Why Western tourists must not turn their backs on Asia

You and I have learned an awful lot in a week. We now understand something of the geological origins and devastating consequences of tsunamis; we have been made aware just how fragile are the communities on the shores of the Indian Ocean; we have heard tales of extraordinary heroism and humanity; and we can try to comprehend the numbers of lives wrecked by the seismic shudder of 26 December. But there are also many things that we do not know, starting with the fate of hundreds of British tourists.

You and I have learned an awful lot in a week. We now understand something of the geological origins and devastating consequences of tsunamis; we have been made aware just how fragile are the communities on the shores of the Indian Ocean; we have heard tales of extraordinary heroism and humanity; and we can try to comprehend the numbers of lives wrecked by the seismic shudder of 26 December. But there are also many things that we do not know, starting with the fate of hundreds of British tourists.

Many families with relatives travelling in the region have endured six heartbreaking days of uncertainty - heightened by our assumptions of instant contact by e-mail or mobile phone. The missing persons registers that were swiftly organised by the online teams at Lonely Planet and the BBC are mainly studies in despair. But at least the websites offer some prospect of certainty to those on the agonising edge between hope and grief.

The contributions from these independent organisations are in stark contrast to what the Foreign Office offered visitors to its website, www.fco.gov.uk/travel. For the first three days following the earthquake, the website was headed by a red "ATTENTION!" - alerting travellers to a "Global Terrorism Warning". This was a time when hundreds, perhaps thousands, of families were desperate for well-chosen advice. Yet the website gave the impression that, in the midst of a natural disaster, the UK Government was still obsessing about global terror. This apparent oversight is a betrayal of the consular staff who are working tirelessly in appalling conditions in the affected countries trying to minimise travellers' anguish.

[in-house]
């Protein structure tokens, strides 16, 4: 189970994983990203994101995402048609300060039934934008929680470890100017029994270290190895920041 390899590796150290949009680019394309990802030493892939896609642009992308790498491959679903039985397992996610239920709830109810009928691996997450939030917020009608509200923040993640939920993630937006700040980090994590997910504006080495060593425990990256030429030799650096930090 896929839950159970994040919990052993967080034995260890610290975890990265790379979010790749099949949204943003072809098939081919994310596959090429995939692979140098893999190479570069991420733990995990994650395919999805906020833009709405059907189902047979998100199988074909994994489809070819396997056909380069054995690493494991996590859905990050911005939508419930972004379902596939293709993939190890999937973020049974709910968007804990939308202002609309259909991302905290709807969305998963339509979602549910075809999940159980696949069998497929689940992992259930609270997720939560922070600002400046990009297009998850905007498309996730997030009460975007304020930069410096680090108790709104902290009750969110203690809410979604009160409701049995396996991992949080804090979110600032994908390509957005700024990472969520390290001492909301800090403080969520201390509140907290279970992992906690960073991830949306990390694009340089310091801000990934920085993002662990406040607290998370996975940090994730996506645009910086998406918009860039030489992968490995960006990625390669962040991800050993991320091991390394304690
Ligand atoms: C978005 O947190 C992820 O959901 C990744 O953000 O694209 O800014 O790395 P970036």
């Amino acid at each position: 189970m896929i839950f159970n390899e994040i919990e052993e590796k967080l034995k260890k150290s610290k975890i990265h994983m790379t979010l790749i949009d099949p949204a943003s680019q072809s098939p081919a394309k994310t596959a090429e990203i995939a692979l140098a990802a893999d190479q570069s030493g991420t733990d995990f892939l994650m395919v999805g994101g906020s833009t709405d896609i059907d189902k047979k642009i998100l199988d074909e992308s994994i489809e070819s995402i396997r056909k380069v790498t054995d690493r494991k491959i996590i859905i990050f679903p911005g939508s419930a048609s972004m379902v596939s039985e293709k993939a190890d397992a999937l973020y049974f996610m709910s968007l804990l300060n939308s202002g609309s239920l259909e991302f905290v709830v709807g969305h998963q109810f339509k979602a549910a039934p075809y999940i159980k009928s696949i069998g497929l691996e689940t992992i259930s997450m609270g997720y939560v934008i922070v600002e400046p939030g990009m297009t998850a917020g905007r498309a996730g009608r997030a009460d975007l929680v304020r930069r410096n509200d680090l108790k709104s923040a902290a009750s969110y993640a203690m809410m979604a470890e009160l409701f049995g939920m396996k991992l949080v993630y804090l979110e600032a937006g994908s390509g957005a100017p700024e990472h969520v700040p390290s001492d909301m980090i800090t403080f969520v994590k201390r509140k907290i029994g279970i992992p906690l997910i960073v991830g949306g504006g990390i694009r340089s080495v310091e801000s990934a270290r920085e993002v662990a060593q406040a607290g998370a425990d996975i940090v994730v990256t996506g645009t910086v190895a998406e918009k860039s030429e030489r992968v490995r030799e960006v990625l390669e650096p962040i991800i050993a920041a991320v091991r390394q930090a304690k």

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One lesson that every traveller should take from the calamity is the need to keep loved ones informed about journeys. Some already use free online services such as Hotmail to drop a note home saying something as simple as: "Leaving Cusco, heading for the Inca Trail." Other travellers are more sophisticated, and run a weblog through sites such as www.blogger.com - where friends and family can log on at any time to track their travels.

How much better it would be, though, to have a central register. At present, the official advice to travellers in tricky parts of the world is that you should let the British Embassy know where you are. In 30 years of foreign travel I have tried this once: in El Salvador during the civil war, only to find the embassy in San Salvador uninterested. Since then, I haven't bothered; nor do I know anyone who has.

As Richard Trillo of Rough Guides pointed out in The Independent this week: "British representation is scant or poorly resourced" in much of South-east Asia; when Mr Trillo called Our Man in the key tourist location of Penang, Malaysia, he got no answer from the Honorary Consul.